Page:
The isolation of luminous blue variables: On subdividing the sample

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A debate has arisen concerning the fundamental nature of luminous blue variables (LBVs) and their role in stellar evolution. While Smith & Tombleson proposed that their isolated environments indicate that LBVs must be largely the product of binary evolution, Humphreys et al. have recently expressed the view that the traditional single-star view still holds if one appropriately selects a subsample of LBVs. This paper finds the claim of Humphreys et al. to be quantitatively unjustified. A statistical test of 'candidate' as opposed to 'confirmed' LBVs shows no significant difference (<1s) between their environments. Even if the sample is further subdivided as proposed, the three most luminous LBVs are spatially dispersed similar to late O-type dwarfs, which have much longer median lifetimes than expected for classical LBVs. The lower luminosity LBVs have a distribution associated with red supergiants (RSGs), but these RSGs are dominated by stars of 10-15 M⊙ initial mass, with much longer lifetimes than expected for those lower luminosity LBVs. If one's view is restricted to the highest luminosity LBVs, then the appropriate comparison is with early O-type stars that are their presumed progenitors; when this is done, it is clear that even the high-luminosity LBVs are more dispersed than expected. Humphreys et al. also suggest that velocities of LBVs support the single-star view, being inconsistent with runaways. A quantitative analysis of the radial velocity distribution of LBVS in M31 and M33 contradicts this; modest runway speeds expected from mass gainers in binary evolution are consistent with the observed velocities, although the data lack the precision to discriminate.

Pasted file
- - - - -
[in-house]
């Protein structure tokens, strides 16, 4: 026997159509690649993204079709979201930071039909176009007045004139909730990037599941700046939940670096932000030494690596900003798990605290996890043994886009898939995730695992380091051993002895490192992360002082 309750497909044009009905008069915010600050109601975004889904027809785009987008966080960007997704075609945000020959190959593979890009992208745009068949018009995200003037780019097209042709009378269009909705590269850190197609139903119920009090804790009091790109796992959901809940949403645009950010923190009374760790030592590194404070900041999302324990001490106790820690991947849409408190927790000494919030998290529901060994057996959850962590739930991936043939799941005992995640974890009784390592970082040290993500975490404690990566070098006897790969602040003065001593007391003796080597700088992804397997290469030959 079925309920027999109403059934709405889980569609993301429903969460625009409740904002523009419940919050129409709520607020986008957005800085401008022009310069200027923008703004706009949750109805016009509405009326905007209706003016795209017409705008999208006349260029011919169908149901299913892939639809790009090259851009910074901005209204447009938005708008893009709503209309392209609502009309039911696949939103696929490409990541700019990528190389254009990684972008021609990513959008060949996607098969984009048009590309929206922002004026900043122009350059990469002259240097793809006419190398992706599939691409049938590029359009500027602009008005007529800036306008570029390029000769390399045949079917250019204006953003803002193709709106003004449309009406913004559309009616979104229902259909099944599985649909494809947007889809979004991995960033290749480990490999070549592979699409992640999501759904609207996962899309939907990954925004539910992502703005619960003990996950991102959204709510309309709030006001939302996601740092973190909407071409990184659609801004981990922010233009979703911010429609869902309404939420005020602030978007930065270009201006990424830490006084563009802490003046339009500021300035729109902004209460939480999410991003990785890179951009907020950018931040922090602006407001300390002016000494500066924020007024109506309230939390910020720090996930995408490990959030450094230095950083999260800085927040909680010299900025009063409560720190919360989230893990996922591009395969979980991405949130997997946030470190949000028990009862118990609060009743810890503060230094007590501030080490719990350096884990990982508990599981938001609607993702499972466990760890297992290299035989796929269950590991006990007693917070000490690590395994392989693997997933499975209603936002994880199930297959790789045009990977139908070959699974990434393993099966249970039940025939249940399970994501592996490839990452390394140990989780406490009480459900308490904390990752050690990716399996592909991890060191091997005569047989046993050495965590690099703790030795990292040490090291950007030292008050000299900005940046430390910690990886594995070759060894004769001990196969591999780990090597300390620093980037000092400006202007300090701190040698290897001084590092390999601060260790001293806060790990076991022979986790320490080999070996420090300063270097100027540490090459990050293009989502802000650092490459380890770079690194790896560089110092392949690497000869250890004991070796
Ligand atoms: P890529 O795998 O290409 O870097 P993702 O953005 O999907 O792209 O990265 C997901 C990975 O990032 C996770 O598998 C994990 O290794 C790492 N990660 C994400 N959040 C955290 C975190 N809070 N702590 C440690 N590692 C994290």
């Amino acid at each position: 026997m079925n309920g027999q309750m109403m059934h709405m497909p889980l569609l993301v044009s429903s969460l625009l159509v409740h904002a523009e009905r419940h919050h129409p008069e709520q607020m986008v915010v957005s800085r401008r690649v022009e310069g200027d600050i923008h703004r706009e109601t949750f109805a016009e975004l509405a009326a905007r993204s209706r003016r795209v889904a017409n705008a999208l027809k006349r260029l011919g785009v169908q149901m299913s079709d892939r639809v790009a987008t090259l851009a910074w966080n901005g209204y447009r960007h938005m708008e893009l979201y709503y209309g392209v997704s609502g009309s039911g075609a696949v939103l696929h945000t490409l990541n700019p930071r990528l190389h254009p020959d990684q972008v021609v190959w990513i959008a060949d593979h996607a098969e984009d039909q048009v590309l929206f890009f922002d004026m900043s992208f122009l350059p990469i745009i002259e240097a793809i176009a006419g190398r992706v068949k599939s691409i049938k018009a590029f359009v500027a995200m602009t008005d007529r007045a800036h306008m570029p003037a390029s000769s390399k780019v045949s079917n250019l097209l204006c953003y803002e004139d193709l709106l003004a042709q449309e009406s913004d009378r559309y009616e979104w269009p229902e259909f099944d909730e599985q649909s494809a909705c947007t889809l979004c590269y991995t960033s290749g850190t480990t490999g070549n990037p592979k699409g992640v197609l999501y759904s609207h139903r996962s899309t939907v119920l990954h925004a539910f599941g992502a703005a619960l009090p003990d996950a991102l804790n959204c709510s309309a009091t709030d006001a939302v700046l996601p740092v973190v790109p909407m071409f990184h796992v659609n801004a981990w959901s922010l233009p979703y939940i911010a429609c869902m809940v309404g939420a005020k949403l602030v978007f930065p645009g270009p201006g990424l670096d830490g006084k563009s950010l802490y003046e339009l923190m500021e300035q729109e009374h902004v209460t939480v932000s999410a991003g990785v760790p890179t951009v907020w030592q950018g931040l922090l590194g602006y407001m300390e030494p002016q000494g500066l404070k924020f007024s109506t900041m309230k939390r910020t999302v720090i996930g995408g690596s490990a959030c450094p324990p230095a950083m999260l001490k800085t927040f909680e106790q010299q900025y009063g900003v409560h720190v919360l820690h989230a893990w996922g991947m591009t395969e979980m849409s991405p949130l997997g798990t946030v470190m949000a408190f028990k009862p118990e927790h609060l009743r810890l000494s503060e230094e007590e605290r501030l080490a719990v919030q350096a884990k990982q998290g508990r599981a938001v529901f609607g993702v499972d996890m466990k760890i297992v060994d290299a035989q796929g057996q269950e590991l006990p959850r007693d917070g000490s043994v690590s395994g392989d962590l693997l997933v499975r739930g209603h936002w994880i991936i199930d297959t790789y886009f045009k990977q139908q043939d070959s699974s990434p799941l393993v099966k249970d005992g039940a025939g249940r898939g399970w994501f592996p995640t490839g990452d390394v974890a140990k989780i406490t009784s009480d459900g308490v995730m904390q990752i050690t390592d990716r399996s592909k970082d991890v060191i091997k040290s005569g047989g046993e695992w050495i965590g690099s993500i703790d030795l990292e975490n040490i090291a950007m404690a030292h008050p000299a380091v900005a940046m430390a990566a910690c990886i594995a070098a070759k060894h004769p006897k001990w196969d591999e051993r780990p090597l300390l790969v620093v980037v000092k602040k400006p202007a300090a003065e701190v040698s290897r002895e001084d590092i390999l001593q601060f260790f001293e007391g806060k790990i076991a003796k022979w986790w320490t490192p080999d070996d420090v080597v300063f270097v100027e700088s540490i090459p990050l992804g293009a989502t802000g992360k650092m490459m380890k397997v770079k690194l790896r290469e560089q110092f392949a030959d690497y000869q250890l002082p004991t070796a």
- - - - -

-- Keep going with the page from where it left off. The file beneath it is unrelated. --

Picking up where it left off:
Original languageEnglish (US)
JournalMonthly Notices of the Royal Astronomical Society
Issue number3
StatePublished - Sep 21 2016


  • Binaries
  • Evolution - stars
  • General - stars
  • Winds, outflows

ASJC Scopus subject areas

  • Astronomy and Astrophysics
  • Space and Planetary Science


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